As a result of the Plant’s economics, Purchaser was paying several million dollars per year in fixed charges for virtually no electricity. The must-run clause was, in effect, Purchaser’s remedy in the event the Plant became significantly less economic. Producer’s breach of the must-run clause deprived Purchaser of this remedy.
- Purchaser was deprived of the power-supply-planning benefits of must-run operation.
Producer’s breach of the must-run clause subjected Purchaser and its members to the uncertainty of purchasing supply on the volatile spot market, and deprived them of the ability to strive for stability in the rates charged to their customers.
- Purchaser was deprived of a hedge against highly volatile spot market prices, and of its right to overcome the Plant’s high start-up costs and high bids.
The court agreed that the must-run clause represented Purchaser’s attempt to mitigate against the risks of the spot market. In other words, if the Plant did not run, Purchaser was forced to rely on other sources such as the volatile spot market for cover.
- Purchaser was deprived of increased efficiency of the Plant.
When the Plant ran consistently, it did so more efficiently and at a lower heat rate, which reduced the cost of electricity under the PPA, and vice versa. Because the Plant began to run infrequently, Purchaser’s price increased, and this increase could have been remedied by Producer’s performance of the must-run clause. As a result, Producer’s breach of the must-run clause deprived Purchaser of the benefits of a lowered heat rate and corresponding decrease in the price of electricity under the PPA.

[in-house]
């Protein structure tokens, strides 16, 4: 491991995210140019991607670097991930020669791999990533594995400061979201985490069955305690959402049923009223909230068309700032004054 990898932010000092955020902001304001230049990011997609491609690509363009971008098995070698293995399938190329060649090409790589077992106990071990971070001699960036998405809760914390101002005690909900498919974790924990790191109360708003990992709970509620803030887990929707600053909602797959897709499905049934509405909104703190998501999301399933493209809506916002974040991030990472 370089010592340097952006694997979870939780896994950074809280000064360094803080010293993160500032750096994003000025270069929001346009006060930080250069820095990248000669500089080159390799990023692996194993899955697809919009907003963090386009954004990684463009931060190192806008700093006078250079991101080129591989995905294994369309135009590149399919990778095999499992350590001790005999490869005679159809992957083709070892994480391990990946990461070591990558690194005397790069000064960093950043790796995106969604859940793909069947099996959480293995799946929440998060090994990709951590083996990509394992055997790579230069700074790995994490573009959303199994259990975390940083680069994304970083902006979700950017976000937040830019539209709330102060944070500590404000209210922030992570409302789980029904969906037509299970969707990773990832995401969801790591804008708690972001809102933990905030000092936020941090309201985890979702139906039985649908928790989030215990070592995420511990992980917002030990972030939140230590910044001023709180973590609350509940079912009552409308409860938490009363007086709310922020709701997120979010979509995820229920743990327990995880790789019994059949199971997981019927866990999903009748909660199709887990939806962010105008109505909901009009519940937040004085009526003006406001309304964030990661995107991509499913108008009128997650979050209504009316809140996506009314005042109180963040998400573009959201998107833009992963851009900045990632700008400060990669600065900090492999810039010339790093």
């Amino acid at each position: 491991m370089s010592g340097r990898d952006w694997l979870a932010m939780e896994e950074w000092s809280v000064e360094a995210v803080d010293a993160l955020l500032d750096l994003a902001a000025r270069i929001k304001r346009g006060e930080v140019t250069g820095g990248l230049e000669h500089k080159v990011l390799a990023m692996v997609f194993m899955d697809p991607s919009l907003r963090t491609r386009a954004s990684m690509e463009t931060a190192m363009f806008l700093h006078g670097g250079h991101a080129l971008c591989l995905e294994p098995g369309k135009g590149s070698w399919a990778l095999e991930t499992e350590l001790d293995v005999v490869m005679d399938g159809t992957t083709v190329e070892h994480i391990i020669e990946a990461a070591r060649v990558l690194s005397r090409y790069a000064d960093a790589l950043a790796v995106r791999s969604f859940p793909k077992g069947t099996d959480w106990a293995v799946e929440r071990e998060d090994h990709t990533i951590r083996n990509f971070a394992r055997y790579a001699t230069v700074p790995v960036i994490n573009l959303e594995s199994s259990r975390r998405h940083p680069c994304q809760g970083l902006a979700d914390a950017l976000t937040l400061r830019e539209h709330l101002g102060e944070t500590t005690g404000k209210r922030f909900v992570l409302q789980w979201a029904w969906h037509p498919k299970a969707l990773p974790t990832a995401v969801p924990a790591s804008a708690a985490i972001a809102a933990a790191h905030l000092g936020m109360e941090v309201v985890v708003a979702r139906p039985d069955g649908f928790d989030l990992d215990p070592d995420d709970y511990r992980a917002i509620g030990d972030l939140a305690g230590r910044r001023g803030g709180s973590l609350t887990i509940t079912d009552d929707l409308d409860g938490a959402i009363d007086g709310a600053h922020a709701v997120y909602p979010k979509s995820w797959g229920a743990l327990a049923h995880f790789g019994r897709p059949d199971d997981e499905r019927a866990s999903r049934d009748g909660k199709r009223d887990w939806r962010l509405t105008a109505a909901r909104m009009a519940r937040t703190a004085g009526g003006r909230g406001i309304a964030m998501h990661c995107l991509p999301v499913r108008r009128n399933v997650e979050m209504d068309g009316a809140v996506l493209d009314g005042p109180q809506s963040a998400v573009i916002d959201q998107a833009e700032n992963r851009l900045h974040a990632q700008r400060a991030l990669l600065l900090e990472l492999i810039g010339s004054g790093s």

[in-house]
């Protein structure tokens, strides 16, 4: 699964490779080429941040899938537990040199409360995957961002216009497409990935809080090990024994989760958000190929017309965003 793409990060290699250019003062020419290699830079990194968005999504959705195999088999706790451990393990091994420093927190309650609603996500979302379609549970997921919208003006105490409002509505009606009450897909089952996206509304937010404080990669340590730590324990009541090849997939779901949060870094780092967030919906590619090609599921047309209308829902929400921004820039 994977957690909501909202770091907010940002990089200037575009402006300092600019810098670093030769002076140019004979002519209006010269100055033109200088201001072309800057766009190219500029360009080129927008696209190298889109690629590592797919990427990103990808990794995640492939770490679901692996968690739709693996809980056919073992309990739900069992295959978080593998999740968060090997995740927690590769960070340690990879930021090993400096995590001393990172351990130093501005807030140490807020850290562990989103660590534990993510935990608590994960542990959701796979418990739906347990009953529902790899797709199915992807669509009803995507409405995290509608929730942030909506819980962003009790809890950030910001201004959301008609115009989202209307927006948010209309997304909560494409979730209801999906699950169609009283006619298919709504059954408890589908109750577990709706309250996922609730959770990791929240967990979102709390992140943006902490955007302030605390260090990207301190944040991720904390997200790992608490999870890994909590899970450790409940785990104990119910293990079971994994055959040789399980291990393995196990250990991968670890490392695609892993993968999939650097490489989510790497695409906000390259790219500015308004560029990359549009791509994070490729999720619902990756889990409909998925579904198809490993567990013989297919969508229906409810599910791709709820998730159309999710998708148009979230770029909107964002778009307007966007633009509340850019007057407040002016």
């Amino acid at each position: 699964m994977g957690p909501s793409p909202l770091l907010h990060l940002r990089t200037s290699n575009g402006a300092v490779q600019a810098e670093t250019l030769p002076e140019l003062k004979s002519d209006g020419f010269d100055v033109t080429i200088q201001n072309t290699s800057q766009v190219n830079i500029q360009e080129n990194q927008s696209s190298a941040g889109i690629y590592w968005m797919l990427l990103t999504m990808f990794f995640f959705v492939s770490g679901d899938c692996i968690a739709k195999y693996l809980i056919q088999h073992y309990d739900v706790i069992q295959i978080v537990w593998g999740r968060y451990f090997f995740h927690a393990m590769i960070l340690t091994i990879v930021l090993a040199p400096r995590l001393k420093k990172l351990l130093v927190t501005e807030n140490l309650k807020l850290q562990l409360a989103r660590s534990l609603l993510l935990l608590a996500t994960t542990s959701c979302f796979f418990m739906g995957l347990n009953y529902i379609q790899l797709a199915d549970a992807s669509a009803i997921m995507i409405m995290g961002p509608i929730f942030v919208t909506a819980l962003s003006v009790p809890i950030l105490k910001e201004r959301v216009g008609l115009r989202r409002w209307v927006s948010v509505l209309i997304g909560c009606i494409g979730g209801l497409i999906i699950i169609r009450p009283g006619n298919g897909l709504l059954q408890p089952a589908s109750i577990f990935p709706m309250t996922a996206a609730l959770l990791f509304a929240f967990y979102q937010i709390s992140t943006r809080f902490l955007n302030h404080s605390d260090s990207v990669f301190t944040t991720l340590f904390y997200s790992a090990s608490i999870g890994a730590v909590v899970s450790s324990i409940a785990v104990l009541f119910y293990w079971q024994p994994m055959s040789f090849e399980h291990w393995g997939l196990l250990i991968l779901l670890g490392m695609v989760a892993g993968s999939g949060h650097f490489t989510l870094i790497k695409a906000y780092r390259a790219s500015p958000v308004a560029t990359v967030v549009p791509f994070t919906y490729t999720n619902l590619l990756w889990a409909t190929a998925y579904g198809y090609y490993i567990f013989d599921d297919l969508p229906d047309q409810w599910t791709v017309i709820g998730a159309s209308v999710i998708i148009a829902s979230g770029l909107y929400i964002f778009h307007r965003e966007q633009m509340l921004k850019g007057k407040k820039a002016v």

- Purchaser was deprived of economic gains.
In the final basis for its conclusion, the court agreed with Purchaser that the failure of Producer to convert the Plant to must-run operation resulted in a loss of economic gains. To reach this conclusion, the court interpreted the bonus payment (discussed above) to apply only when the Plant was in economic-dispatch operation, as opposed to must-run operation. Thus, when the Plant was in economic-dispatch operation, the Purchaser was “on the hook” for the bonus payment. And Purchaser’s refusal to run the Plant in must-run operation deprived Purchaser of the possibility of relief from such bonus payments.
In summary, the court ruled that Producer materially breached the PPA and this breach materially and adversely impacted Purchaser. The case demonstrates the importance of carefully drafting PPA terms, especially terms concerning default and termination. Because default and termination are such significant events in the relationship of power producers and power purchasers, they can have an enormous impact on any resulting disputes between the parties. They should, therefore, be crafted to plainly reflect the parties’ intent.